If you are looking to get started with beekeeping and do not yet have equipment, here are the tools you’ll need:
- Hive Tool — This is a small, steel pry-bar. Because bees are always producing wax and always waxing the inside of their hive, the parts of the hive get stuck together by the wax. In the winter, I’ve had Langstroth hives waxed together so well that you could pick up the hive by the lid, and the entire hive would come up in one piece, and these hives weren’t light. The hive tool is what you use to pry the parts of the hive apart so that you can work on and inspect the hive.
- Smoker — The smoker is a metal cannister you can fill with wood chips, grass and leaves then ignite. It makes smoke in a controlled way. Whenever bees sense that something is coming to their hive (such as a bear or a beekeeper), they react by putting out an alarm pheromone–a scent that tells all the bees: “Danger is present.” The smoke masks, or covers up, this alarm pheromone. When getting ready to look inside a hive, I always use a smoker, even at times when you could get by without it, because it keeps the bees calm, and that makes it safer–both for them and you.
- Cap and Veil — The veil protects you from getting stung on the face and neck. Some beekeepers go without any protective gear, but it’s safer to wear it. In my classes, I always ask students to please wear a veil.
- Suit — The suit is not essential. I don’t wear one, but many beginning beekeepers will feel more comfortable around their bees if they do. It’s basically a set of coveralls with a zipper front. Just be aware that it’s not foolproof–you can occasionally get stung, even with a suit, veil and gloves on.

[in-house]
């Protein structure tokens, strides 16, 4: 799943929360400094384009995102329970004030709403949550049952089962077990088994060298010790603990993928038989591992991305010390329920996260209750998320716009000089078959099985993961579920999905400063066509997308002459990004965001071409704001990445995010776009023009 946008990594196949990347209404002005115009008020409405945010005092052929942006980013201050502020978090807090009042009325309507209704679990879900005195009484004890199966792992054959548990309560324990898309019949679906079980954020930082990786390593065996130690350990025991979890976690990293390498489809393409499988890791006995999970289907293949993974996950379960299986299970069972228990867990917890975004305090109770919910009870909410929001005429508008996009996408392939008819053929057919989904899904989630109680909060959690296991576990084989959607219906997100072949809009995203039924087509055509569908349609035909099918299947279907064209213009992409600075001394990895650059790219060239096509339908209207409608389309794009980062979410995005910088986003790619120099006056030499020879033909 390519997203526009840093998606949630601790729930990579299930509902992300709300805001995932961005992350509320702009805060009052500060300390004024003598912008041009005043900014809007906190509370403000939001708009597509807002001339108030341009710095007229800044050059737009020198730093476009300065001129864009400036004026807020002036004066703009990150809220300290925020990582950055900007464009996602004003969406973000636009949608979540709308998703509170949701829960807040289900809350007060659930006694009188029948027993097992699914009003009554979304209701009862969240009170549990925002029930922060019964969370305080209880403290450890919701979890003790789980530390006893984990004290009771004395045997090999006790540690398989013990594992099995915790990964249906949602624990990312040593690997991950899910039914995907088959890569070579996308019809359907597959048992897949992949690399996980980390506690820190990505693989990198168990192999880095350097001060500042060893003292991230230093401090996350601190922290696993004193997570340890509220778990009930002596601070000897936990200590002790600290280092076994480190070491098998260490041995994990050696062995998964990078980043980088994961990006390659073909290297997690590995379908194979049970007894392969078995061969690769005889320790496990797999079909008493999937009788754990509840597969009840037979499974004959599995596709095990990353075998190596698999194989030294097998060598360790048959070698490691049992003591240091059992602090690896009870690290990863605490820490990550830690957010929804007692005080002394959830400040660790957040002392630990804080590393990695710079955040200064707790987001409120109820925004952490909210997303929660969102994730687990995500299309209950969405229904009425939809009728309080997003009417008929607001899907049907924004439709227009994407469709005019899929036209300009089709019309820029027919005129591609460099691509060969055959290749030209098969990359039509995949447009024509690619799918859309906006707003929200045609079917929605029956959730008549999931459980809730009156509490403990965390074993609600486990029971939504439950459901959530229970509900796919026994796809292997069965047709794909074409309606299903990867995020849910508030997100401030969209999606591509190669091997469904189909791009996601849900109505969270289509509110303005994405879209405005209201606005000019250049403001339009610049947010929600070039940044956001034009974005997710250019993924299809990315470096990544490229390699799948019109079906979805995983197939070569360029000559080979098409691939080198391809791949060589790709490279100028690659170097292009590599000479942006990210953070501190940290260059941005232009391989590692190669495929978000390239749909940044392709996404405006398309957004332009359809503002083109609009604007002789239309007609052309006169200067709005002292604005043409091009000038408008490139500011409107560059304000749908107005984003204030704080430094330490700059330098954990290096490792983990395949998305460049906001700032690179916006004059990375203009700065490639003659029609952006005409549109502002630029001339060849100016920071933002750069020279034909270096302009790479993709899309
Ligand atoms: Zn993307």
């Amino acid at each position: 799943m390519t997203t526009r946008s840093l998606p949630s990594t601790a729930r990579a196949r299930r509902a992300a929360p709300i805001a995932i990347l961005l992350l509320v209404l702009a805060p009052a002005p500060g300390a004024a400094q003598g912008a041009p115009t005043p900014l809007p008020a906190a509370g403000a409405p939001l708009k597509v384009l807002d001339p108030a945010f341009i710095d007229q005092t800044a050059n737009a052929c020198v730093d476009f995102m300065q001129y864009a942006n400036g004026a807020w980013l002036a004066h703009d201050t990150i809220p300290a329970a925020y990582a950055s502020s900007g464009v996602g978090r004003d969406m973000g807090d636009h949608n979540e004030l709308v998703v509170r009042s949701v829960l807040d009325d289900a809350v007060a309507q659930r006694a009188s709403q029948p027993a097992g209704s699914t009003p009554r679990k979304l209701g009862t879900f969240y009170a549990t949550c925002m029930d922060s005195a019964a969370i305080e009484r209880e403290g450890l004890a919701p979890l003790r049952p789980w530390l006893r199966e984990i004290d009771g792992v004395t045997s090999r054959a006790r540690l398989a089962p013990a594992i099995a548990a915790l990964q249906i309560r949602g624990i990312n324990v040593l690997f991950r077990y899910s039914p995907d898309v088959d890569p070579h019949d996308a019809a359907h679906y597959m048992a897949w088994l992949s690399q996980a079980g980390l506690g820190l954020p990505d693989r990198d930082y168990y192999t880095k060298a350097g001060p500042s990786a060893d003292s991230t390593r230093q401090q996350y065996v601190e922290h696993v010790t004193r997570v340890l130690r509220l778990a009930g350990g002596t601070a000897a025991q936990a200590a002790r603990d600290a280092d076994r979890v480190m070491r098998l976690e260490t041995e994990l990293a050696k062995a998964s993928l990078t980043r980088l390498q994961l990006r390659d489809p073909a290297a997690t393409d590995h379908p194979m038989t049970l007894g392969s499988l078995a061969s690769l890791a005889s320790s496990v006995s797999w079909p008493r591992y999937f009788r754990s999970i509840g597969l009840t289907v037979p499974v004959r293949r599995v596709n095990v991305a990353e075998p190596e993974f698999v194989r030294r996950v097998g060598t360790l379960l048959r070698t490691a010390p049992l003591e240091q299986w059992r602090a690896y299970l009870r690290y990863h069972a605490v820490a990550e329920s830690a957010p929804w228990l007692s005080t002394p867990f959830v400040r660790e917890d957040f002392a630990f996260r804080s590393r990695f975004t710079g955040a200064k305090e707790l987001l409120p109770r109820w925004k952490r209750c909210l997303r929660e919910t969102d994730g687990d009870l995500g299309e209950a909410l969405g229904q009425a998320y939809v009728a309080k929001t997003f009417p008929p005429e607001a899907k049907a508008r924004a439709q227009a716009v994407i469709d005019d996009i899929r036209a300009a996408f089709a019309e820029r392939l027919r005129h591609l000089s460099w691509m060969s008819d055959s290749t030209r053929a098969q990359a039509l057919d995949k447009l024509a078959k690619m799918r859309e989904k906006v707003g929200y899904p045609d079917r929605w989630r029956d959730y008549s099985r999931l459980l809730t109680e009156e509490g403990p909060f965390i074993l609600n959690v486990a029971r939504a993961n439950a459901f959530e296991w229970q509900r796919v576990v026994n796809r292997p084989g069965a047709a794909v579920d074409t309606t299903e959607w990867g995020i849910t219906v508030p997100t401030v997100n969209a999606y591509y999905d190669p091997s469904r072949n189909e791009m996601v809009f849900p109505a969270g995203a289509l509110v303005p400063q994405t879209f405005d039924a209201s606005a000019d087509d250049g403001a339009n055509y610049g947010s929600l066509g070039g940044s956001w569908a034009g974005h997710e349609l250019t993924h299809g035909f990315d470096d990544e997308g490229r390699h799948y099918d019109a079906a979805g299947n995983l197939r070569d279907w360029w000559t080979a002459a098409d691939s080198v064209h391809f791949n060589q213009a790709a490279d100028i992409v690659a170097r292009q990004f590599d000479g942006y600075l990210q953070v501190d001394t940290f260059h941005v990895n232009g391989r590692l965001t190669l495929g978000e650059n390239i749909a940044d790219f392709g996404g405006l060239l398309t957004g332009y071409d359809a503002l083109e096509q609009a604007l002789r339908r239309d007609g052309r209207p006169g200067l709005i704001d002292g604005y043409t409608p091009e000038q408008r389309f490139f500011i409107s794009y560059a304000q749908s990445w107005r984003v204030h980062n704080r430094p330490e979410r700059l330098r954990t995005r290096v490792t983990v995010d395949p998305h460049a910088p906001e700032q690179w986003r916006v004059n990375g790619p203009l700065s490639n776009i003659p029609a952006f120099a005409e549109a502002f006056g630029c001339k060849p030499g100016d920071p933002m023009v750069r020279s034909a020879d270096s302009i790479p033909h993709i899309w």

- Gloves — Beekeeper’s gloves are usually made of leather and cloth. They protect your hands and extend up to the forearm so that if you’re wearing long sleeves, which I recommend, they’ll cover the end of your sleeve well, so that bees don’t crawl in.
- Bee Brush — When inspecting the combs or harvesting the honey, you can use this brush to gently brush the bees off the comb.
In terms of cost, most of these tools are fairly inexpensive. Smokers will run about $30-40, a veil and cap together are about $22, gloves are around $15 and a bee brush is under $5. After you’ve gotten a hive, which you can purchase or build yourself, the bees are the biggest expense. A 3 pound package of bees, which is a good size to start with, runs about $110-130. Altogether, you should be able to start your first hive for under $400.
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Learn More about Beekeeping
To learn more, see our online beekeeping videos or see our classes on beekeeping and other agricultural skills.